Grasping at grass
For nearly a decade, residents of Sargu village in Kachchh have been diligently nurturing a patch of land next to their village. Tufts of lush green grass and trees like neem and acacia now fill the once-barren three hectares. A traditional shallow well holds enough water even in the dry month of March. The residents call it vaada, the garden.
Vaada’s greenery is in sharp contrast to the vast expanse of arid land that surrounds it. Dust-laden winds and stretches of dry grass give the landscape the appearance of a desert. The only sight of greenery along the desolate expanse is scattered growth of Prosopis juliflora, or vilayati kikar as the thorny exotic weed is known in Hindi.
“It is the gando bawal (or mad tree, as people in Kachchh refer to P juliflora) that has eaten up all the vegetation in the Banni,” says Salim Node, a leader of Maldhari graziers’ community in Sargu.
The Banni is a belt of arid grassland ecosystem that extends over 240,000 hectares (ha) between mainland Kachchh and the Great Rann of Kachchh in Gujarat. Once known as the largest grassland of its kind in Asia, the Banni has severely degraded over the past few decades. Conservationists say the degradation is due to repeated droughts, increasing salinity and invasion of P juliflora, which the forest department planted along the coasts in the 1960s to check salinity. The weed now spreads in over 60 per cent of the Banni grassland.
“No other tree grows here anymore. Gando bawal dries out the soil and just does not let anything grow near it,” says Node. “We created vaada by uprooting all gando bawal on the patch and ensuring that the plant does not regenerate. We also revived our traditional water harvesting system. Once the land is free of gando bawal, it retains moisture and the native grass regenerates,” he adds.
Sargu is not the only village in the Banni where the Maldharis are nurturing patches of grassland. Most of the 48 villages claim to have created vaadas, and are showcasing them to prove that they are the best managers of the Banni, not the forest department.
Genesis of the struggle
Though Banni was declared a protected forest way back in 1955, the state forest department woke up to its responsibility only in 2009 and prepared a working plan for restoration and management of the degraded grassland. The working plan makes the grasslands off limits for grazing livestock, the main source of living for the Maldharis.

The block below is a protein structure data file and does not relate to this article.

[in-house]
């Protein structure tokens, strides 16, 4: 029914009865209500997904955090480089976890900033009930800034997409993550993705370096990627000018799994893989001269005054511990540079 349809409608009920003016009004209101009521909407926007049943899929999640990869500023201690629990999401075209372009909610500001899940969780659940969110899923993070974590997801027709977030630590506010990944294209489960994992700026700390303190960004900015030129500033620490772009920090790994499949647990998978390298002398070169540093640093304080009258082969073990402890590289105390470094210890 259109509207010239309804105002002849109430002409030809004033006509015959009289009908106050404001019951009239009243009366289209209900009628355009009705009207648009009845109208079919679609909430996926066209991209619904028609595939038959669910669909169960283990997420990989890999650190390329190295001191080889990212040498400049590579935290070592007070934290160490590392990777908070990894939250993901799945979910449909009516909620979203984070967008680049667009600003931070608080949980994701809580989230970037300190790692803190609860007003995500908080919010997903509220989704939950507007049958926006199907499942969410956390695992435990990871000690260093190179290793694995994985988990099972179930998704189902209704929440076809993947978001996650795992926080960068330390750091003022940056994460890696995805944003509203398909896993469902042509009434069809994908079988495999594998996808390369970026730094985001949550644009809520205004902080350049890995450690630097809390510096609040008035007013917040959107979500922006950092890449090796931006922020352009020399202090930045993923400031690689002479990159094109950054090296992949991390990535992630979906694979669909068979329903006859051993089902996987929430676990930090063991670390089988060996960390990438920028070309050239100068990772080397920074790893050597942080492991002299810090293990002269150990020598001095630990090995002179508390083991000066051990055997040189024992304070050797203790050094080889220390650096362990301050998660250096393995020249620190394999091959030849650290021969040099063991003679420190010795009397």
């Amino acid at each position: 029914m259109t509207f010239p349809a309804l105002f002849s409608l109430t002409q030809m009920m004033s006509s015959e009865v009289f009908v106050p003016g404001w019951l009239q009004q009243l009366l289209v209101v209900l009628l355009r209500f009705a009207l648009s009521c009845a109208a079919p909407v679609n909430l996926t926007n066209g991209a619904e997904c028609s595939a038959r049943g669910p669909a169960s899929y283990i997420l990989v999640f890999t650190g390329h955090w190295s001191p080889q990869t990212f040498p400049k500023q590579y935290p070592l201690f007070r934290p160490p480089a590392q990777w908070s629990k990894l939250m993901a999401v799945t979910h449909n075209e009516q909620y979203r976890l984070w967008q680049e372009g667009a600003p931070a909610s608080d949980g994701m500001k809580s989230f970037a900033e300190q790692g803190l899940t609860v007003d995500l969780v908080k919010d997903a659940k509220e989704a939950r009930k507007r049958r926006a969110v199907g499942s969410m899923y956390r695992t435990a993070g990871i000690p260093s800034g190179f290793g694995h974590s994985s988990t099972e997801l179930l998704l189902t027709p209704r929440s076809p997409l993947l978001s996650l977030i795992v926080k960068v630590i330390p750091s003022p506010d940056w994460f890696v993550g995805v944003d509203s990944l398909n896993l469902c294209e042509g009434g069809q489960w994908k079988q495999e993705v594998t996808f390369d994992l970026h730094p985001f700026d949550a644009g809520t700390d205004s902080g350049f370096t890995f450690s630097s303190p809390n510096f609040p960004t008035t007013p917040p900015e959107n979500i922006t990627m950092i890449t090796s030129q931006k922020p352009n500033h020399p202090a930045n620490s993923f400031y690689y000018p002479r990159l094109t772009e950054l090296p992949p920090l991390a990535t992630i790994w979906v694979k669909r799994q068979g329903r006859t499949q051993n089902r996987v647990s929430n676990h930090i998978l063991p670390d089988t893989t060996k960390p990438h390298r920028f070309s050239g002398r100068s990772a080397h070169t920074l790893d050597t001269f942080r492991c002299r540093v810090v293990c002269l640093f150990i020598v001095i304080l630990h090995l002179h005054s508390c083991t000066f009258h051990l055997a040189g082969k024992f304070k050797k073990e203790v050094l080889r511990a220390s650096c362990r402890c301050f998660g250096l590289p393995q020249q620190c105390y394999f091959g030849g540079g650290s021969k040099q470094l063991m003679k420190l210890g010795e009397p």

About 60,000 ha of the Banni is already off limits as it is part of the Kutch Desert Sanctuary and the Chari-Dhand wetland conservation reserve. The forest department earmarks 36 per cent of the remaining grassland to regenerate native grass varieties and another 42 per cent for afforestation. In rest of the grassland, the state forest development corporation will commercially harvest P juliflora for making charcoal. The Banni will be restored and managed as plots of 100 ha, which will remain fenced off for five years on a rotational basis, says the plan.
The community of 25,000 Maldharis alleges the working plan does not take into account their customary grazing practice and threatens their livelihood of cattle rearing and breeding.
An estimate by Sahjeevan, a non-profit in Kachchh that works on livelihood issues of the Maldharis shows that during the 20 years of implementation of the working plan, at any given point of time after five years at least 55,000 ha of the Banni would remain fenced. “Such random enclosure of the grassland would jeopardise the region’s livestock economy,” says Sabyasachi Das of Sahjeevan. He explains that of about 100,000 cattle heads that graze in the grassland, 60,000 are Banni buffaloes. This breed raised by the maldharis is known for good milk yield. They are night grazers and need up to 15 kilometres of free grazing. Another breed raised by the Maldharis is the Kankrej bullock, which is in high demand across the Saurashtra region. It also requires free grazing. The sale of milk, milk products, live bullocks and buffaloes reared in the Banni grasslands contribute Rs 100 crore per annum to the state’s economy. The working plan will hit this economy, Das says.
The working plan will also affect the region’s unique ecology. Nitin Rai of Bengaluru-based non-profit Ashoka Trust for Research on Ecology and Environment, who has been studying grassland ecology, says grassland ecosystems are linked through a variety of flows such as water, soil and animal movement. The Maldharis have historically used the grassland as a continuous landscape, moving from one location to another to access water, fodder and markets. This connection will get disrupted if the forest department breaks up the landscape into compartments and manages each separately.
|A chequered history
- 1955: Government declares Banni grassland a protected forest, but does not transfer land to the forest department
- 1960s: The forest department plants exotic Prosopis juliflora along the coast to check salinity. It backfires; the tree invades, rendering Banni barren
- 2009: The forest department wakes up to the degradation of Banni and prepares a working plan for its restoration and management, but without conducting the necessary socio-economic survey of the forest dwellers, who are mostly the Maldhari pastoral community
- 2010: The Union environment ministry approves working plan
- February 2012: Fifteen of the 19 villages in Banni write to the state government, demanding rights over the grassland under Forest Rights Act (FRA). They also stage protests, following which the forest department stalls implementation of working plan